After the 2015 reburial of King Richard III, experts are suggesting the remains of William the Conqueror’s son, who died in 1135, lie in Reading
The remains of another English king could be lurking underneath a 21st-century car park, archaeologists and historians have said. After the well-publicised exhumation in 2012 of Richard III from beneath a council lot in Leicester, attention has shifted to the possibility that Henry I, the youngest son of William the Conqueror, could be lying in similar circumstances in Reading.
Henry I ruled England for 35 years between 1100 and 1135 and is remembered by historians as an “energetic, decisive and occasionally cruel ruler” who allegedly died after eating too many lampreys – a kind of jawless fish. He was interred in a sarcophagus in Reading abbey, which was largely destroyed during the 16th-century dissolution of the monasteries.
Now a team that includes Philippa Langley, who led the search for Richard III’s remains, and Reading-based husband and wife historians John and Lindsay Mullaney, are spearheading a project to uncover the full extent of the abbey using radar to find out where Henry I’s remains might be – possibly under a playground or a car park. The project has won the support of Historic England, the public body, which has agreed to lend conservation expertise and help with cutting-edge geophysical research. Work starts in 2016.
Langley has said the project is mainly focusing on the buildings, but could reveal the location of the king’s tomb, and thus settle old tales that it may have been pillaged more than 400 years ago for its rumoured silver coffin by workmen, who supposedly scattered his remains.
“I am really excited for Reading and we are going to tell the town’s story, which begins with the abbey,” Langley said. “It was a religious powerhouse, which made Reading one of the most important medieval towns. At the time of the dissolution, the abbey was the sixth wealthiest in the country.” She added that the thinking in Reading, using current estimates of the size of the abbey, is that Henry I is buried beneath a school.
John Mullaney said the first phase of investigations would use ground-penetrating radar. If any anomalies emerged surrounding the expected whereabouts of the King’s tomb, a dig be considered, but then only if it had “archaeological merit”. “If Henry is still there, then he is buried where he wants to be buried,” he said.
But already there are signs of the possible pressure to exhume the king if his tomb is found. “A lot of people would think it is appropriate to exhume Henry’s remains and give him a more prominent marker,” said Mike Pitts, editor of British Archaeology magazine.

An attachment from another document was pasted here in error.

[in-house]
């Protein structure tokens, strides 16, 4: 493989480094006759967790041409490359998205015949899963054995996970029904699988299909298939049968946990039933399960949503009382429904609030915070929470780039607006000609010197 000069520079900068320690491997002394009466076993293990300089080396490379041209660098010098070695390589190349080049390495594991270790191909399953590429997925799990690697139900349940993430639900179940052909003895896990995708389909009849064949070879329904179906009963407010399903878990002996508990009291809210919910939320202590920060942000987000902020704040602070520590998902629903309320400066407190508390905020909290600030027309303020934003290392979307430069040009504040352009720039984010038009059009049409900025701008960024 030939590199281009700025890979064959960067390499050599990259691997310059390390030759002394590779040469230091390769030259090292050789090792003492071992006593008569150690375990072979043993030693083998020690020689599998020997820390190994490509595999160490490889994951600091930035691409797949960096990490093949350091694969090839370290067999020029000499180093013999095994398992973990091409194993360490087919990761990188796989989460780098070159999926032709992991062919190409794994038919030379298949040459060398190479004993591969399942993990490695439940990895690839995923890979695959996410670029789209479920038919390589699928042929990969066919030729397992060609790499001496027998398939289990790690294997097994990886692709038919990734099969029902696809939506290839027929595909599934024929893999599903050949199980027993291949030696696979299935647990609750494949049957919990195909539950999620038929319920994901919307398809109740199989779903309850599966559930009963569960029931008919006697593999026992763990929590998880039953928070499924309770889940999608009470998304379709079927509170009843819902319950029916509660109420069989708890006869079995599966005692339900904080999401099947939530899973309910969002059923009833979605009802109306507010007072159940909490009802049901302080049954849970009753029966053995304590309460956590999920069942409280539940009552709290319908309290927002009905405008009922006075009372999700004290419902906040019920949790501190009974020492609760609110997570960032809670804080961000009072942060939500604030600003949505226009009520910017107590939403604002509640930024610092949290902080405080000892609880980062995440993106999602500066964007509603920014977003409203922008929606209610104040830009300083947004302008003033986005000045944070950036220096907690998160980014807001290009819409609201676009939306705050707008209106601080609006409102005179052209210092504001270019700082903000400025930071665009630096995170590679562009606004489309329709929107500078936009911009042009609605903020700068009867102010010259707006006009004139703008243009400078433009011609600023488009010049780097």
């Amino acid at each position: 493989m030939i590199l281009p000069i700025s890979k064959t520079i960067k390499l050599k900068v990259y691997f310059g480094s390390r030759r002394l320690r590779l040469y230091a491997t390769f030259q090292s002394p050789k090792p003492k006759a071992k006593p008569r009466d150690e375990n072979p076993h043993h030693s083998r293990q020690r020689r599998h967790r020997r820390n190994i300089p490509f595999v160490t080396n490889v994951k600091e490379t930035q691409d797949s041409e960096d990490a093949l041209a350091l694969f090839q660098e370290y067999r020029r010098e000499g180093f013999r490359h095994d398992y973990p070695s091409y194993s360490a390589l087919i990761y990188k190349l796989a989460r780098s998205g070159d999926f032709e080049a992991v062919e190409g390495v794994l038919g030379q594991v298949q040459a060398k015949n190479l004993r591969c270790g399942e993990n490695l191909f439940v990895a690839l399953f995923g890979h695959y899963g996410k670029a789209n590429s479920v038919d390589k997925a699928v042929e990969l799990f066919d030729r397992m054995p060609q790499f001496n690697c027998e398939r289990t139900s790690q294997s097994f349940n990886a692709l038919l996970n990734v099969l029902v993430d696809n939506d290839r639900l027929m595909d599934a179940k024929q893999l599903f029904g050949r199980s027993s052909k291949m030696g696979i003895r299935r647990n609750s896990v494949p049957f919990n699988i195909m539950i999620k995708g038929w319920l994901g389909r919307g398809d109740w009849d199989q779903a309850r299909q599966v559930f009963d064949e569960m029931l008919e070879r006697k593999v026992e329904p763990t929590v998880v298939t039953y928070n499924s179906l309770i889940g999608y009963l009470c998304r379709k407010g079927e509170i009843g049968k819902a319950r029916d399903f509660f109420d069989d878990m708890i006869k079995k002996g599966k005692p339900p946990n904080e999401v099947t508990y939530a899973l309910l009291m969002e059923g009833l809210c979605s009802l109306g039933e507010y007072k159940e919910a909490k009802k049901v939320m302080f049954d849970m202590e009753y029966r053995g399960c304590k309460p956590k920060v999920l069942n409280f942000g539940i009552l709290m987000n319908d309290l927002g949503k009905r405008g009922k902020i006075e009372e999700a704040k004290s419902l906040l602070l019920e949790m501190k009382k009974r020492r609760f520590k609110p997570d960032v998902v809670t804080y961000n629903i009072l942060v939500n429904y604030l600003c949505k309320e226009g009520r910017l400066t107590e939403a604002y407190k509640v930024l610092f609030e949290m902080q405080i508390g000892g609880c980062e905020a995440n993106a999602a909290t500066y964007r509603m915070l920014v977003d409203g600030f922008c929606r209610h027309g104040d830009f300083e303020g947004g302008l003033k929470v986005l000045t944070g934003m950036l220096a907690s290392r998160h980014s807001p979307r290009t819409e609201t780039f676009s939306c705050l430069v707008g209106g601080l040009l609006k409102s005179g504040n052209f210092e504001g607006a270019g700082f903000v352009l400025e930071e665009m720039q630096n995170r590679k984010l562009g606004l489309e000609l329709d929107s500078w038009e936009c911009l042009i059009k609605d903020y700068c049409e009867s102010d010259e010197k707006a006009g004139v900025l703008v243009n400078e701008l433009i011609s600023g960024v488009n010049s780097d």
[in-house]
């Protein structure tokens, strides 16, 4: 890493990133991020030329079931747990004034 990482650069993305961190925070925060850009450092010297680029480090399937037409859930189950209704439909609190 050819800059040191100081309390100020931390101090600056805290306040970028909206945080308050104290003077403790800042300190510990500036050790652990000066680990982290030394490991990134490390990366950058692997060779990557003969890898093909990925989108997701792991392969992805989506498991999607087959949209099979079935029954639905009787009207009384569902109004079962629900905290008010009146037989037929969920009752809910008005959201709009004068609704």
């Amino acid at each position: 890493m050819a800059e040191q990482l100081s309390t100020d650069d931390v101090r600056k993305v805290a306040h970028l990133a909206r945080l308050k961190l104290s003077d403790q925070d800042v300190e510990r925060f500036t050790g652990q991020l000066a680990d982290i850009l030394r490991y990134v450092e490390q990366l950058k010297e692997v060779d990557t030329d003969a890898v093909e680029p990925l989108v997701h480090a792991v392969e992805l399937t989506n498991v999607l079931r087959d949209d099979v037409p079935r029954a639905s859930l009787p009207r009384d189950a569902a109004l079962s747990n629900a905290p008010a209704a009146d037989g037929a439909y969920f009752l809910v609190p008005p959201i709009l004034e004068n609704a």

The exhumation and reburial of Richard III has created a hugely popular visitor attraction, with tens of thousands of visitors pouring through Leicester cathedral and the new Richard III visitor centre since his reburial in March. Historic England has told Reading council it is keen to champion the value of its abbey ruins “for social and economic reasons”.
A Historic England spokesperson said: “The discovery of Richard III really captured the public’s imagination, and it’s great to see this growing interest in archaeological discoveries. We fully support the work at Reading abbey and we’re looking forward to seeing what the results tell us.”
Professor Richard Buckley, lead archaeologist on the Richard III project, said there was no doubt that the association of an English monarch with the Reading abbey project would boost public interest. “If his tomb is in any way intact, it would be a remarkable discovery,” he said. “I can’t think of any medieval monarchs who have been exhumed intact. To have someone like Henry, who would have been buried with full honours, would be special. I wish them every success. If it comes off, it will be absolutely amazing, but the odds are very long.”
If remains were dug up, identification could be tough, said Dr Turi King, lecturer in genetics and archaeology at the University of Leicester, who carried out the DNA testing on Richard III. She said the Henry I team would face a tougher challenge verifying his remains, mainly because they will have to trace his ancestry back a further 350 years before Richard III, to 1135 rather than 1485. “We were quite lucky with Richard because of the genealogical evidence, but the further back you go the less reliable it becomes,” she said.
They knew accurately how old Richard III was when he died, so they were able to check the age of his skeleton matched the age they knew about, whereas histories of Henry I are ambiguous about his date of birth, suggesting 1068 or 1069.